Roubo perplextion

  • Advertise with us

« back to Designing Woodworking Projects forum

Forum topic by willhime posted 10-02-2014 09:08 PM 1069 views 0 times favorited 4 replies Add to Favorites Watch
View willhime's profile


108 posts in 1567 days

10-02-2014 09:08 PM

Topic tags/keywords: bench laminating joinery question trick

I starting to make a Roubo bench, mostly because of all the magazines and shop talk peer pressure. So, working for about a year now, the dovetail leg surface inserts proved beyond my skill/patience level. Then I ran across the “laminating ‘cheat’ video”: from David Barron. I started burning through all my random walnut and maple pieces, laminating, planing, etc till I had made all 4 legs, bottom stretchers, and bench top.

When I began piecing it together on a ‘dry run’, I came across one of those “and….I’m dumb now for not thinking ahead moments. All 4 legs are in 4 separate pieces that I had planned on laminating the stretchers through, and the top around them. My question is, should I do the bottom first, then (this goes flawless in my head) using my engine cherry picker for holding the top level while I laminate around it? Or laminate the surface around the top of the legs upside down then attempt to laminate the stretchres and boards, and leg vise setup, then flip it over? Or some other method that might actually be successful. As you might guess, woodworking isn’t my “1st language”...

-- Burn your fire for no witness

4 replies so far

View dlgWoodWork's profile


160 posts in 3783 days

#1 posted 10-02-2014 09:35 PM

I did not do the “laminate cheat”. I cut mortises in the bottom side of the top for the legs. If I was doing it your way, I would say assemble it upside down would be easiest. But make sure you have some strong help to have you flip it over. Also, make sure you make the room to flip it over. My bench is a little over 6’ long and 24” wide. It took more space than I would have guessed to flip it up on its legs. We went from top down, to onto the back legs, then finally forward to its upright position.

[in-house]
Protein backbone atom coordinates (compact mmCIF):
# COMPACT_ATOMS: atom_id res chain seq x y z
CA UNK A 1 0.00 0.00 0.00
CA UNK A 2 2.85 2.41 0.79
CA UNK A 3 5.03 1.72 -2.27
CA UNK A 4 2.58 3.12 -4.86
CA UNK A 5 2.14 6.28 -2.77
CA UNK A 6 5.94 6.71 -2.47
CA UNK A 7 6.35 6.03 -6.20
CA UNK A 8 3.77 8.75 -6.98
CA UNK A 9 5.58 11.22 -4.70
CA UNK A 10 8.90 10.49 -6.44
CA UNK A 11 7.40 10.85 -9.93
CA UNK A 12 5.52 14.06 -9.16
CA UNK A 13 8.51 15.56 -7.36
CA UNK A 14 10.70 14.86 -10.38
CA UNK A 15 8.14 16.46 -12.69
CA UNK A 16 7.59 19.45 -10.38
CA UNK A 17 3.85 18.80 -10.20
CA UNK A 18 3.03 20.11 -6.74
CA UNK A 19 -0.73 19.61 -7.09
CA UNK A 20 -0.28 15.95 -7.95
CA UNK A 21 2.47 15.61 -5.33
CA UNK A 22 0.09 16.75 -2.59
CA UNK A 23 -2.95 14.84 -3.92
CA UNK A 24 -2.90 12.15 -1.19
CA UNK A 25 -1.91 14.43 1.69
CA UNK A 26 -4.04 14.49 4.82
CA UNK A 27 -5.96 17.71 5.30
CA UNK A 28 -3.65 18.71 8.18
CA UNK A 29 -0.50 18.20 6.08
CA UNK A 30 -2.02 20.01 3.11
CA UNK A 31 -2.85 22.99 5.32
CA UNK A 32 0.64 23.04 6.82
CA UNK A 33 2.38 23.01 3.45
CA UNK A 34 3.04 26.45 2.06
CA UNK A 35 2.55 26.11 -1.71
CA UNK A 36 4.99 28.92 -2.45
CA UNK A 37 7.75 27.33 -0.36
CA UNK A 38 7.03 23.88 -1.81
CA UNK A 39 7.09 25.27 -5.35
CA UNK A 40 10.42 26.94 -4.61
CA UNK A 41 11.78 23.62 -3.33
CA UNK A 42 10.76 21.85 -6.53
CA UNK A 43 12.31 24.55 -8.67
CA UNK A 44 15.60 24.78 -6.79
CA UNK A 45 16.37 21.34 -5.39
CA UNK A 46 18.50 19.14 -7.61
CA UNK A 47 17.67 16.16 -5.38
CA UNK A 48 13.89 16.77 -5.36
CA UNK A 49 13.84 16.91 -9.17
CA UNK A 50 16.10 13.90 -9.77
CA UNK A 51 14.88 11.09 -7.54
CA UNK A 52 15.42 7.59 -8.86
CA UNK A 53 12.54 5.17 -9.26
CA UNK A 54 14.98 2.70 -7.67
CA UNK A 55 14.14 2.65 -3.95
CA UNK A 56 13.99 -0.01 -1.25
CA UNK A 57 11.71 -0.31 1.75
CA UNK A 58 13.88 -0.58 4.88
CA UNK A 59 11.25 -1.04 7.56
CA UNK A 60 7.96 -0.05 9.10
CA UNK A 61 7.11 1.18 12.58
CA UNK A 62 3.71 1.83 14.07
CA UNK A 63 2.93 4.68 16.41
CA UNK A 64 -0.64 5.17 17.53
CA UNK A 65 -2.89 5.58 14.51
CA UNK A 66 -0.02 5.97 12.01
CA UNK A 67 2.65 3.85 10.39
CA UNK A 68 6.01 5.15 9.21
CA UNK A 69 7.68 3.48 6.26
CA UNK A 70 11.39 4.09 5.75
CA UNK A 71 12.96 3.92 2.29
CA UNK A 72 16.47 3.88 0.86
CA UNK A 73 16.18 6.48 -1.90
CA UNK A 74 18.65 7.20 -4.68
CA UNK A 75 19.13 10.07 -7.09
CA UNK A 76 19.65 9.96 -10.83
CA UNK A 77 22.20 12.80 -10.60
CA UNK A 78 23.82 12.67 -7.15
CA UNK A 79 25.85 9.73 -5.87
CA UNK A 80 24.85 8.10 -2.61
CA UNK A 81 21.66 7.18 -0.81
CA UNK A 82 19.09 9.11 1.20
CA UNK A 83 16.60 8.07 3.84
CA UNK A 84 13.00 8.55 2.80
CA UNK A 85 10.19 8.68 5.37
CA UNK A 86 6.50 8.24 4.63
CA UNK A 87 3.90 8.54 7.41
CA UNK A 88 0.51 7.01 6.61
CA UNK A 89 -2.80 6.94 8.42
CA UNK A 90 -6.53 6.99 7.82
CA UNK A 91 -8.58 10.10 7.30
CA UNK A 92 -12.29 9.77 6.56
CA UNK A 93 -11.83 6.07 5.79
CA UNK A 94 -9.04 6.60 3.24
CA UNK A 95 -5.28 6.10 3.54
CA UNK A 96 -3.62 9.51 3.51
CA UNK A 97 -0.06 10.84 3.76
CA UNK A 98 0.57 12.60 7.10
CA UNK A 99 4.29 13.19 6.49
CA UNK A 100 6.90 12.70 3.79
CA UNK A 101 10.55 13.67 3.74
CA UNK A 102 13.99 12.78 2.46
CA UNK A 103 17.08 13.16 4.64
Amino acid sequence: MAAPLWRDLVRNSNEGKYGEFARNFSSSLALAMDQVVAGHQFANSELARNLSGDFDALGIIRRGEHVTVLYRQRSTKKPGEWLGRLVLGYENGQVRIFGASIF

-- Check out my projects and videos

View willhime's profile


108 posts in 1567 days

#2 posted 10-05-2014 09:59 PM

thanks for the tip. I think I’ll do it that way, with maybe some equal sized blocks underneath to rest the surface on so the leg tenons can go further down past the surface to insure a little wiggle room to make them flush? we shall see

-- Burn your fire for no witness

View CL810's profile


3799 posts in 3017 days

#3 posted 10-06-2014 01:46 AM

Will, I made my bench this and about it here. I assembled the base first. Next, I laminated the center part of the top, that is, the part of the top between the legs. I then set it in place. It should rest on the shoulders of the legs.

Then it is real easy to laminate the remaining boards to the top. After the glue dries you can drive the wedges in place. Message me if you have any questions.

-- "The only limits to our realization of tomorrow will be our doubts of today." - FDR

View crank49's profile


4032 posts in 2999 days

#4 posted 10-06-2014 03:51 AM

I built my bench 5 years ago, before I ever heard of Roubo, or read any of Chris Schwarz books. I just by a blind stroke of luck decided to build a good heavy bench and made the entire thing out of laminated plywood; legs and all. And, also, by coincidence, I used the laminated tenons and joinery method to layer up the stretchers and legs. It all worked great and I would not change anything.

I did build my bench upside down on top of two heavy duty saw horses. This allowed me to use winding sticks to make sure the top was not in a twist as I layered it up. I shimmed the saw horses till the top was perfectly level and flat in all directions. Very important! If you glue up with a twist it will stay that way.

A side benefit of building upside down on saw horses is once you get most of the top layered up, you have a bench surface to assemble the legs and stretchers on. Also, when you do get the parts all assembeled its pretty easy to roll it over onto its legs because it’s already near the right height; not much lifting. My bench weighs over 300 lbs but I rolled it over by myself.

Good luck and have fun.

Have your say...

You must be signed in to reply.

DISCLAIMER: Any posts on LJ are posted by individuals acting in their own right and do not necessarily reflect the views of LJ. LJ will not be held liable for the actions of any user.

Latest Projects | Latest Blog Entries | Latest Forum Topics